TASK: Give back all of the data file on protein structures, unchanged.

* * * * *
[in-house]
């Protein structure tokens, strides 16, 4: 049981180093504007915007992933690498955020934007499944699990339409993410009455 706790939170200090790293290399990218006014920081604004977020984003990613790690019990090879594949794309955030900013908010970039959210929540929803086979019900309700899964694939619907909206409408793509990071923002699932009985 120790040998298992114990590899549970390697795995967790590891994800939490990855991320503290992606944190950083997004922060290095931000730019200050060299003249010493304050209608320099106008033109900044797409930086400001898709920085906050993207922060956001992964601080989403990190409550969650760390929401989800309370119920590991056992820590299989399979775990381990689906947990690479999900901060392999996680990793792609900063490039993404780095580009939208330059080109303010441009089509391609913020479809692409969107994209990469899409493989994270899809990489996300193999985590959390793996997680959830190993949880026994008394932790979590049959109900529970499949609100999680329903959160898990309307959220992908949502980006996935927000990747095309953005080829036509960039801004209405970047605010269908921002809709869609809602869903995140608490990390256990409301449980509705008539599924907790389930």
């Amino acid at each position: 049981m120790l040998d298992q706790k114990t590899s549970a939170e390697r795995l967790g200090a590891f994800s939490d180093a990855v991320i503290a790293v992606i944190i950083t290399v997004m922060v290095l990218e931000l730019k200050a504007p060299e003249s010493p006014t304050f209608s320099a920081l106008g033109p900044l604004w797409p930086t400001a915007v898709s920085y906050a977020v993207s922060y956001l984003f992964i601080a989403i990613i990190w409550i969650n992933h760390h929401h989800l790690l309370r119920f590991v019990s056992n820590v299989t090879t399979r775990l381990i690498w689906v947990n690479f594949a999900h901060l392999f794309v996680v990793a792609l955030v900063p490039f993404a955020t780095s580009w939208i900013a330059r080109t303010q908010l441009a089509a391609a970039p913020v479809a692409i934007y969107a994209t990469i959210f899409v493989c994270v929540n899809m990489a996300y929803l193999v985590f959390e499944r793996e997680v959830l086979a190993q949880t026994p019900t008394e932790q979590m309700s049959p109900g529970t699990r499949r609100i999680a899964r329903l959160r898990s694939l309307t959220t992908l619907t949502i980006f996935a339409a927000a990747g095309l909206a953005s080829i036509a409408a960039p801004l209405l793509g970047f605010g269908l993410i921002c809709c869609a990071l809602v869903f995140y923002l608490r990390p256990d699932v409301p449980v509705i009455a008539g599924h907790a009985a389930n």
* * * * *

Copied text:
[in-house]
């Protein structure tokens, strides 16, 4: 049981180093504007915007992933690498955020934007499944699990339409993410009455 706790939170200090790293290399990218006014920081604004977020984003990613790690019990090879594949794309955030900013908010970039959210929540929803086979019900309700899964694939619907909206409408793509990071923002699932009985 120790040998298992114990590899549970390697795995967790590891994800939490990855991320503290992606944190950083997004922060290095931000730019200050060299003249010493304050209608320099106008033109900044797409930086400001898709920085906050993207922060956001992964601080989403990190409550969650760390929401989800309370119920590991056992820590299989399979775990381990689906947990690479999900901060392999996680990793792609900063490039993404780095580009939208330059080109303010441009089509391609913020479809692409969107994209990469899409493989994270899809990489996300193999985590959390793996997680959830190993949880026994008394932790979590049959109900529970499949609100999680329903959160898990309307959220992908949502980006996935927000990747095309953005080829036509960039801004209405970047605010269908921002809709869609809602869903995140608490990390256990409301449980509705008539599924907790389930």
């Amino acid at each position: 049981m120790l040998d298992q706790k114990t590899s549970a939170e390697r795995l967790g200090a590891f994800s939490d180093a990855v991320i503290a790293v992606i944190i950083t290399v997004m922060v290095l990218e931000l730019k200050a504007p060299e003249s010493p006014t304050f209608s320099a920081l106008g033109p900044l604004w797409p930086t400001a915007v898709s920085y906050a977020v993207s922060y956001l984003f992964i601080a989403i990613i990190w409550i969650n992933h760390h929401h989800l790690l309370r119920f590991v019990s056992n820590v299989t090879t399979r775990l381990i690498w689906v947990n690479f594949a999900h901060l392999f794309v996680v990793a792609l955030v900063p490039f993404a955020t780095s580009w939208i900013a330059r080109t303010q908010l441009a089509a391609a970039p913020v479809a692409i934007y969107a994209t990469i959210f899409v493989c994270v929540n899809m990489a996300y929803l193999v985590f959390e499944r793996e997680v959830l086979a190993q949880t026994p019900t008394e932790q979590m309700s049959p109900g529970t699990r499949r609100i999680a899964r329903l959160r898990s694939l309307t959220t992908l619907t949502i980006f996935a339409a927000a990747g095309l909206a953005s080829i036509a409408a960039p801004l209405l793509g970047f605010g269908l993410i921002c809709c869609a990071l809602v869903f995140y923002l608490r990390p256990d699932v409301p449980v509705i009455a008539g599924h907790a009985a389930n």